Nigeria Schoolgirls’ Abduction: U.S. Government Weighs In

White House lends support to #BringBackOurGirls

White House has shown support to find a solution after abduction of more than 200 schoolgirls in Nigeria. (Image: File)

The tragic Nigeria schoolgirl abduction that took place more than two weeks ago is slowly gaining headline attention, and demands to take action to ensure the girls’ safe return have now hit the White House.

In a May 5 briefing, White House spokesman Jay Carney said that President Obama has been informed about the issue and that the U.S. government will do what’s needed to show support. “The president has been briefed several times, and his national security team continues to monitor the situation there closely,” Carney said. “The State Department has been in regular touch with the Nigerian government about what we might do to help support its efforts to find and free these young women.”

RELATED: Global Advocates Protest Abduction of Over 200 Nigerian Girls

Secretary of State John Kerry also spoke on the issue during his trip to the Democratic Republic of Congo, saying, “The kidnapping  of hundreds of children by Boko Haram is an unconscionable crime, and we will do everything possible to support the Nigerian government to return these young women to their homes.”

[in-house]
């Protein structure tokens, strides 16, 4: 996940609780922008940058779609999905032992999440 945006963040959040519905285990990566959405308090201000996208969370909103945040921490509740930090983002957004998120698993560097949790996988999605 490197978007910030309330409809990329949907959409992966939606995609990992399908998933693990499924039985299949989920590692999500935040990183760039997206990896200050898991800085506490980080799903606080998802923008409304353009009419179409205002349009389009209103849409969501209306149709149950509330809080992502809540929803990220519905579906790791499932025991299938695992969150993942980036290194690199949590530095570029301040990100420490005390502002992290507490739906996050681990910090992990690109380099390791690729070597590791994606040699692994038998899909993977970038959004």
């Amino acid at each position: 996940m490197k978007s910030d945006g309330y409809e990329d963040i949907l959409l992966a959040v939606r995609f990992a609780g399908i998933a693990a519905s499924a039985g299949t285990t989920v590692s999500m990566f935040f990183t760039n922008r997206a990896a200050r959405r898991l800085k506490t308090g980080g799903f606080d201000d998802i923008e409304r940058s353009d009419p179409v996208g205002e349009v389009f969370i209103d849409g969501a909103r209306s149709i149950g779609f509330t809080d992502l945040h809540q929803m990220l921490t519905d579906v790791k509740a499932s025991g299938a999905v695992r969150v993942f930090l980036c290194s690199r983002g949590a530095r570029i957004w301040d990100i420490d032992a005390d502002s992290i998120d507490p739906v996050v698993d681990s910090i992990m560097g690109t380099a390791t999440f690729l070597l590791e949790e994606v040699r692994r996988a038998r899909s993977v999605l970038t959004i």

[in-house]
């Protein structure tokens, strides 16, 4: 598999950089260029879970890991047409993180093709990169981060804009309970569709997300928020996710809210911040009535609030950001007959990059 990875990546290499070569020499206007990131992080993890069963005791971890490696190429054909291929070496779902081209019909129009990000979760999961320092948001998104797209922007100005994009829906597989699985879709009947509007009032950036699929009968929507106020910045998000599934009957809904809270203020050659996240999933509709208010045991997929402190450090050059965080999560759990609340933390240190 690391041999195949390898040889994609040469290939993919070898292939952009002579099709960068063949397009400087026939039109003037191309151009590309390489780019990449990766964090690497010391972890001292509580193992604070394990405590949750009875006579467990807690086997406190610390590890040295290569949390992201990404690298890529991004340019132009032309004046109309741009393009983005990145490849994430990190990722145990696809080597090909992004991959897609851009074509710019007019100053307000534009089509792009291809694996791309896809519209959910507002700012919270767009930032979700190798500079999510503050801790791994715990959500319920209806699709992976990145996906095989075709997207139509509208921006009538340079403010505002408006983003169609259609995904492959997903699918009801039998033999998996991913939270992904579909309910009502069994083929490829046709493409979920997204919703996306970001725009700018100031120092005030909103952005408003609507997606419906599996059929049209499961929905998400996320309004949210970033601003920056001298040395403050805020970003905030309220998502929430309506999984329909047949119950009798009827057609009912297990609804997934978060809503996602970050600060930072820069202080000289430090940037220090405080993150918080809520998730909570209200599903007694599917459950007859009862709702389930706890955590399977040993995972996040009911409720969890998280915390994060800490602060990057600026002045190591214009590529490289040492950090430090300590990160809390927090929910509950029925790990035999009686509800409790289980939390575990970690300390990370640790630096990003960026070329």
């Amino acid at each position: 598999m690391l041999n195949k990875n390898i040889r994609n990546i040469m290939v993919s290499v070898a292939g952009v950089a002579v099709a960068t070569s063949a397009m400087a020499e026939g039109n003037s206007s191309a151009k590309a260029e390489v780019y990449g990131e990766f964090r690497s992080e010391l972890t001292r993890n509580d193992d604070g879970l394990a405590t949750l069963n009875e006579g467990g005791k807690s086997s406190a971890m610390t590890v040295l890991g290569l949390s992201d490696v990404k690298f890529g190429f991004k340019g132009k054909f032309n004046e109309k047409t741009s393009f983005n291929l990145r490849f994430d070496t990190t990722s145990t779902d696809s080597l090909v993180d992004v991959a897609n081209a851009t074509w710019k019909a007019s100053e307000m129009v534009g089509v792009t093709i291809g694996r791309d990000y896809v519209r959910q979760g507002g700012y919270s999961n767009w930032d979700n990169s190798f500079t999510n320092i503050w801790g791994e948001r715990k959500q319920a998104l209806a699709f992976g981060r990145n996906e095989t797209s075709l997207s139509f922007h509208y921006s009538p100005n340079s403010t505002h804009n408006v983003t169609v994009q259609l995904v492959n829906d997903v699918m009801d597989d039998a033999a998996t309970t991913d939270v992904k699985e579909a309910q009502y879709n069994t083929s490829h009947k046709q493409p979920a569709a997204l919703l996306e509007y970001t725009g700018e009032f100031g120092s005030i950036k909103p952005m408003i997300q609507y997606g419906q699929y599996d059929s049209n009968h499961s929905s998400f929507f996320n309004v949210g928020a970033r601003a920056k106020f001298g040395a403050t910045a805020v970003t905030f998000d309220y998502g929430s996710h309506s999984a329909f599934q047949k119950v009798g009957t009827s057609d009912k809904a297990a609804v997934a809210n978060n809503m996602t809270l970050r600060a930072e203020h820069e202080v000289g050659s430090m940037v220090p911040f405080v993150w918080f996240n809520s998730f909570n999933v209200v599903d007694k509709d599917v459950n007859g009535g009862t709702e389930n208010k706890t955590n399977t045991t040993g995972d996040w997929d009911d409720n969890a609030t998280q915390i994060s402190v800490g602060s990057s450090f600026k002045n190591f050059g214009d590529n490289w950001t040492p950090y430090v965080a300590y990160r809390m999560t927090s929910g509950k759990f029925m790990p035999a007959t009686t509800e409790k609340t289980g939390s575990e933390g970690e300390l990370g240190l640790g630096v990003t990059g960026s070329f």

Earlier this week, the leader of Boko Haram released a video in which he admitted to the abduction of the schoolgirls and threatened to sell them. With no leads on the condition or location of the girls, the hashtag #BringBackOurGirls continues to trend on Twitter in an effort to show solidarity and support.

On May 4, former Secretary of State Hillary Clinton tweeted her support, saying, “Access to education is a basic right & an unconscionable reason to target innocent girls. We must stand up to terrorism. #BringBackOurGirls.”

Update: According to Time, State Department spokeswoman Jen Psaki has announced that the U.S. will send a team of U.S. military personnel, along with law enforcement officials who are experts in investigations and hostage negotiations, and other officials who can assist the efforts of the Nigerian government. While there is no word on whether or not Nigerian President Goodluck Jonathan has officially accepted the U.S. government’s offer to help, it’s clear that the American government is willing to use its resources to help restore peace in the town of Chibok.

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